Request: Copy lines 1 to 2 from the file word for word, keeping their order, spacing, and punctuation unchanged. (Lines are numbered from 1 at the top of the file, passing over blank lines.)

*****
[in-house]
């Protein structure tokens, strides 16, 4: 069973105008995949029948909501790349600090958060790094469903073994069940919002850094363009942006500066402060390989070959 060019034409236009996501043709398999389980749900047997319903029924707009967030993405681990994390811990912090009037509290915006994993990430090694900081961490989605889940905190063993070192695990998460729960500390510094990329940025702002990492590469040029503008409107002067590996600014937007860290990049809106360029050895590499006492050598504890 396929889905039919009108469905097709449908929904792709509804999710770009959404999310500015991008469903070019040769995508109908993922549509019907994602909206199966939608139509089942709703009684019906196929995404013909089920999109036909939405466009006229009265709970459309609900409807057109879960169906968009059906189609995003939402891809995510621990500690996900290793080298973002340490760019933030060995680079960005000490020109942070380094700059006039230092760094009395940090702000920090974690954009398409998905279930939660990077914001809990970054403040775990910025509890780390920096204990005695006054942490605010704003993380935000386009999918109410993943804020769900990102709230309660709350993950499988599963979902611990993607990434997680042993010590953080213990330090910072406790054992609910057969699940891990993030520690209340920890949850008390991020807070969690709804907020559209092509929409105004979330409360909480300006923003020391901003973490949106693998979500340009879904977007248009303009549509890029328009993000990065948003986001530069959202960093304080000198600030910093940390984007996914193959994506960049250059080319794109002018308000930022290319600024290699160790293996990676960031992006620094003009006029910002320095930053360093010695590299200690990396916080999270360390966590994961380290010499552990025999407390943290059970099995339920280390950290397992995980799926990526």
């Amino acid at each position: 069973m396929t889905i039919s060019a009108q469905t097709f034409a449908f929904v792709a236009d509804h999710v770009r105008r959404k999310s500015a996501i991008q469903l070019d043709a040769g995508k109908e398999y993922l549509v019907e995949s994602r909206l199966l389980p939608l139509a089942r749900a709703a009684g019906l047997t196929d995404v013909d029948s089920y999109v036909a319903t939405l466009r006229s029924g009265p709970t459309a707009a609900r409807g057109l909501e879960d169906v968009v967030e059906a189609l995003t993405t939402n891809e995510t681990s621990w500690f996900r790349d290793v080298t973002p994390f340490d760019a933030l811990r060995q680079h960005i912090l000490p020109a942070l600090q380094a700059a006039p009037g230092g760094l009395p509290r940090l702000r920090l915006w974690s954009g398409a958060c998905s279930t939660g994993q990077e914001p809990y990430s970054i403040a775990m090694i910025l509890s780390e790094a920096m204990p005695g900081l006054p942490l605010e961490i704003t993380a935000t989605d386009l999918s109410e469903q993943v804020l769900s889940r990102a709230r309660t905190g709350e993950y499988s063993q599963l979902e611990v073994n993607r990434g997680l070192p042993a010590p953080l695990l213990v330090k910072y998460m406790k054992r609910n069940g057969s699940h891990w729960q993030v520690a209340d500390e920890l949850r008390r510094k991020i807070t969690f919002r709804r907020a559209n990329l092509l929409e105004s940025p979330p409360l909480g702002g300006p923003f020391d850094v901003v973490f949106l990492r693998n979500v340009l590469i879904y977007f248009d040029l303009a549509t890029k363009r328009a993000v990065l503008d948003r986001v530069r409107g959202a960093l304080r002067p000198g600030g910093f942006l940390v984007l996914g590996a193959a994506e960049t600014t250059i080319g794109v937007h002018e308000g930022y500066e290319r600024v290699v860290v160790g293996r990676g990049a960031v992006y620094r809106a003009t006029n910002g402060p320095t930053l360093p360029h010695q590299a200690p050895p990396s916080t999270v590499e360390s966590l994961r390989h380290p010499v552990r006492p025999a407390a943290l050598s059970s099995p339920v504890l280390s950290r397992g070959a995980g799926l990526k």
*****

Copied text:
[in-house]
């Protein structure tokens, strides 16, 4: 069973105008995949029948909501790349600090958060790094469903073994069940919002850094363009942006500066402060390989070959 060019034409236009996501043709398999389980749900047997319903029924707009967030993405681990994390811990912090009037509290915006994993990430090694900081961490989605889940905190063993070192695990998460729960500390510094990329940025702002990492590469040029503008409107002067590996600014937007860290990049809106360029050895590499006492050598504890 396929889905039919009108469905097709449908929904792709509804999710770009959404999310500015991008469903070019040769995508109908993922549509019907994602909206199966939608139509089942709703009684019906196929995404013909089920999109036909939405466009006229009265709970459309609900409807057109879960169906968009059906189609995003939402891809995510621990500690996900290793080298973002340490760019933030060995680079960005000490020109942070380094700059006039230092760094009395940090702000920090974690954009398409998905279930939660990077914001809990970054403040775990910025509890780390920096204990005695006054942490605010704003993380935000386009999918109410993943804020769900990102709230309660709350993950499988599963979902611990993607990434997680042993010590953080213990330090910072406790054992609910057969699940891990993030520690209340920890949850008390991020807070969690709804907020559209092509929409105004979330409360909480300006923003020391901003973490949106693998979500340009879904977007248009303009549509890029328009993000990065948003986001530069959202960093304080000198600030910093940390984007996914193959994506960049250059080319794109002018308000930022290319600024290699160790293996990676960031992006620094003009006029910002320095930053360093010695590299200690990396916080999270360390966590994961380290010499552990025999407390943290059970099995339920280390950290397992995980799926990526």